The Lifeblood of LUFC
At a time when, once again, there’s a bit of cautious optimism drifting around Elland Road it’s worth reflecting that we’ve been here before, several times in fact since the club returned to what should be its absolute minimum status as a second tier club. In those three seasons, we’ve ridden the traditional roller-coaster; great Cup performances against nominally superior foes at one end of the scale, awful, abysmal defeats against teams we should be easily out-matching at the other. The roller-coaster is a suitable analogy – you go up and down and there are thrills along the way, but ultimately you get nowhere, ending up back where you were and feeling slightly sick.
Is there any real difference this time? Well, maybe. The man we now have in charge is young(ish), undeniably hungry after what seemed an unfortunate dismissal at Reading, and able to point to a Championship record at his former club which is little short of remarkable. Brian McDermott operated on a tight budget at the Madejski Stadium, being forced to sell several of his better players (for a fat profit to the club), and bring through adequate replacements for a fraction of the sum coming in. Yet he oversaw a surge in the league last season from 18 points back to actually pip Southampton for the title, and that doesn’t happen by chance.
So there is possibly cause for optimism for our prospects next season – IF the owners get it right. McDermott has pointed out that he doesn’t want to hear talk of the club backing him – the club should be backing themselves, investing in their own future. He is simply right. His is a message of realism and genuine hope, something we should all appreciate after the confusing messages sent out by Neil Warnock over the past year or so. McDermott has been there and done it, as had Warnock before him. But Warnock’s appointment smacked of desperation and papering over the cracks that were widening as last summer’s takeover saga stretched out to a ridiculous length. McDermott has come in looking a better fit for the club, a round peg in a round hole. It looks very much, just now, as if Leeds United and Brian McDermott need each other almost equally.
Let’s face it, though. Leeds United isn’t going to feel quite right again until we’re back where most of us still feel we rightfully belong: in the top flight, and what is more – pushing towards the top end. Over the past 50 years, that has been the general profile of the club and even after going on for a decade at a lower status, it still looks wrong for that name – Leeds United – to figure outside of the elite. The last real high time we had was promotion from the third level, an escape from a truly shameful period in our history. Thanks, Simon Grayson, you did the job for us. The next peak should be elevation to the Premier League, and we will hope we can thank McDermott for that in the not-too-distant future. But what lies ahead afterwards?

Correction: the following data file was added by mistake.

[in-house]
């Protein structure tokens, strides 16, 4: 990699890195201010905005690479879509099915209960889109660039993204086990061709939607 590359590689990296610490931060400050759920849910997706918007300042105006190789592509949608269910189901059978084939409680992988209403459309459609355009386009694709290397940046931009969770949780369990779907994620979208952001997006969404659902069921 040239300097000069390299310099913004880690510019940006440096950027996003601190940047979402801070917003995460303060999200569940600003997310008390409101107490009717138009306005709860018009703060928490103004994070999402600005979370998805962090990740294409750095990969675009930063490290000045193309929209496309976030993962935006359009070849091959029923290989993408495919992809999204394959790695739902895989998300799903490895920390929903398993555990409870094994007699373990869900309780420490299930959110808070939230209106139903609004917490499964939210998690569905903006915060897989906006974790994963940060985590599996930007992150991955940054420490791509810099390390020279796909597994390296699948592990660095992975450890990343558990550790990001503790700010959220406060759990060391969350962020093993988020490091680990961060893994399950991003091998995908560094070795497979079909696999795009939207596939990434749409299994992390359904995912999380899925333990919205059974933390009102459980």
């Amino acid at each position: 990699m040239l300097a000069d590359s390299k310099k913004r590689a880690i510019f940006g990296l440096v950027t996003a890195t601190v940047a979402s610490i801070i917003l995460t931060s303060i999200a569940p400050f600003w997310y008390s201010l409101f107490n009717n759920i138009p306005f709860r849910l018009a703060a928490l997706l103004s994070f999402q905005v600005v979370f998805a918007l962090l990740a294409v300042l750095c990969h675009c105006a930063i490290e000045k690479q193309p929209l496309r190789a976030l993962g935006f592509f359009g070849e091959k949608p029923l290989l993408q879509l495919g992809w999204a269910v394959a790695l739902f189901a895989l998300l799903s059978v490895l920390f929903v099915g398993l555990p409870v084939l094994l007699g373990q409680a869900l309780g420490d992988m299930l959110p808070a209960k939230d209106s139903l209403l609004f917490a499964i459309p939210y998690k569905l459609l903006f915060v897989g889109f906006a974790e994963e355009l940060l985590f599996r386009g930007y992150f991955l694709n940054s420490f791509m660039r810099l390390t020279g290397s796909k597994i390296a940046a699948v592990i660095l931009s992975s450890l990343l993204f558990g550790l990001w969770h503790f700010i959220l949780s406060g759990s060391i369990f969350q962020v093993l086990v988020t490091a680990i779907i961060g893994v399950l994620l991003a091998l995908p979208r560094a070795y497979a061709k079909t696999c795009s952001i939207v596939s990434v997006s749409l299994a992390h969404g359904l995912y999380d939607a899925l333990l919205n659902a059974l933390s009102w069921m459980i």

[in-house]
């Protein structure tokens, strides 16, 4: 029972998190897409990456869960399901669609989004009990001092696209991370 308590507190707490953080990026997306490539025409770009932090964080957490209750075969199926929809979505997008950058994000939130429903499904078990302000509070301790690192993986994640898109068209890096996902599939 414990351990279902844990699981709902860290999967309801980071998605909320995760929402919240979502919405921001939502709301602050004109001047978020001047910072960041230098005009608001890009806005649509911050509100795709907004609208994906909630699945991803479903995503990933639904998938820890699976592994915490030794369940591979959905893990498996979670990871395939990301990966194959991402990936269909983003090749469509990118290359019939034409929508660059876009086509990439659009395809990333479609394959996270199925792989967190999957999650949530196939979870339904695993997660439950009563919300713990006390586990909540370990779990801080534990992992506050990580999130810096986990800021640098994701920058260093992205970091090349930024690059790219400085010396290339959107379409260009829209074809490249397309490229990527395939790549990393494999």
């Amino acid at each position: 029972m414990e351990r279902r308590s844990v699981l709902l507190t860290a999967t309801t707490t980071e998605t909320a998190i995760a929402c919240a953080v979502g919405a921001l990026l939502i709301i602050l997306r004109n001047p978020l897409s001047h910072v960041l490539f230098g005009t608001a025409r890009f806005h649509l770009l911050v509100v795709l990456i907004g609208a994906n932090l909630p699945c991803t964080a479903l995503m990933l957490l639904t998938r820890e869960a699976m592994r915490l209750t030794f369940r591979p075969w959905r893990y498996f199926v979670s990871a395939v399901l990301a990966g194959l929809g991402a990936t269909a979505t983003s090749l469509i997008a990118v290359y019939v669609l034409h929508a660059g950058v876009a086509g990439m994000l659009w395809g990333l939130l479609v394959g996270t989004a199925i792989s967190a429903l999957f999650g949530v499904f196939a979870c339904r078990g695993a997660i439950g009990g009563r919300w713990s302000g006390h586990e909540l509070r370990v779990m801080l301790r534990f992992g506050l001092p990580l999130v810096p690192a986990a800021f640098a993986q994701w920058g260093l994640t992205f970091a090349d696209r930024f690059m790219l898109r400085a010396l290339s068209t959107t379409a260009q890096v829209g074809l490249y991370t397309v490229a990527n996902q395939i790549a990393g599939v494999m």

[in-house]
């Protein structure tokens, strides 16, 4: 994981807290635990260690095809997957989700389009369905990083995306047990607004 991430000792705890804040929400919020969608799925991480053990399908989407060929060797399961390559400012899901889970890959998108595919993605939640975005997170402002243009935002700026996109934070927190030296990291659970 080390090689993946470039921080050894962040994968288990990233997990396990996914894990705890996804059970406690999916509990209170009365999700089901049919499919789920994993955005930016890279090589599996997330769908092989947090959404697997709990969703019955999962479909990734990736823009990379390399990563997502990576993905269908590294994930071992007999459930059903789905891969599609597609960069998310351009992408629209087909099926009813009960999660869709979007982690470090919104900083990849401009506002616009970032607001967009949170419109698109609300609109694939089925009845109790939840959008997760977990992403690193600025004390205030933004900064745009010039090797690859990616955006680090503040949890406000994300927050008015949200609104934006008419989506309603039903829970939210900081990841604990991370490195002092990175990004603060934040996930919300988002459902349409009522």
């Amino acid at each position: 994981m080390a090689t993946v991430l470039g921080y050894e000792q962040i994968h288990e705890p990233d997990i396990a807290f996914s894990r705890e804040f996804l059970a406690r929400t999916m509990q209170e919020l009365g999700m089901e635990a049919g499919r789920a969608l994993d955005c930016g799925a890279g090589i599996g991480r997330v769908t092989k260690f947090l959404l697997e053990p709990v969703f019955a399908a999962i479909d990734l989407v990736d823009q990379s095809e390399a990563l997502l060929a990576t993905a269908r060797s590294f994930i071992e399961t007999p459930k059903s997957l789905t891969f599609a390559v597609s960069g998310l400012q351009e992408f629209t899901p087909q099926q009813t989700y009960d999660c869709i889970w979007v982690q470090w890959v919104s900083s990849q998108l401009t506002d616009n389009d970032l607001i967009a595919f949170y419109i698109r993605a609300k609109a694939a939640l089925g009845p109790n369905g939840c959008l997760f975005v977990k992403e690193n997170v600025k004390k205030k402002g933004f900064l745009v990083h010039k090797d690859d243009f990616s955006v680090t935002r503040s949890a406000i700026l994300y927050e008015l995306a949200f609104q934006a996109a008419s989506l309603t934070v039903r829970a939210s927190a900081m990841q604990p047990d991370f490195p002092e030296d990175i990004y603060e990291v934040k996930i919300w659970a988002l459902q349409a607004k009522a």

The Premier League is now a big-money cartel, as it really goes without saying. Should we be in a position where promotion to that level appears likely, it will be time – well in advance of the actual confirmation of higher status – to think about exactly what direction Leeds United should be aspiring to. We simply cannot go into this with our eyes shut or blinkers on. Some clubs may be able to go up and budget for immediate relegation, rubbing their hands at the prospect of parachute money. Not Leeds, I would suggest. The weight of history hangs too heavy about our shoulders, the expectations of the fans and their collective pride – a throatily raw and raucous thing – should not encourage or even permit such a negative and unambitious mindset. We have to get there first, but once we do – we have to GO for it, because We Are Leeds. It’s as simple as that. We Are Leeds.
If the people at the top of the club really don’t recognise the import of those three words, then they are certainly not the right people. Mediocrity served Leeds United well for decades, and nothing more was expected of them, not even by died-in-the-wool supporters. Don Revie changed all that, changed it for good; so 24 years after his death, the legacy of the Don still dictates the expectations surrounding the club. However hard it may be to compete these days, in the vastly different game we have now compared to the one that we knew then, that will remain the case because of the worldwide name of Leeds United, and the pride of their followers around the globe, motivated not by glory or trophies, but by the fact that We Are Leeds.
With support like that, with pressure like that, mediocrity is never an option. Once we’re there, we have to go in to win.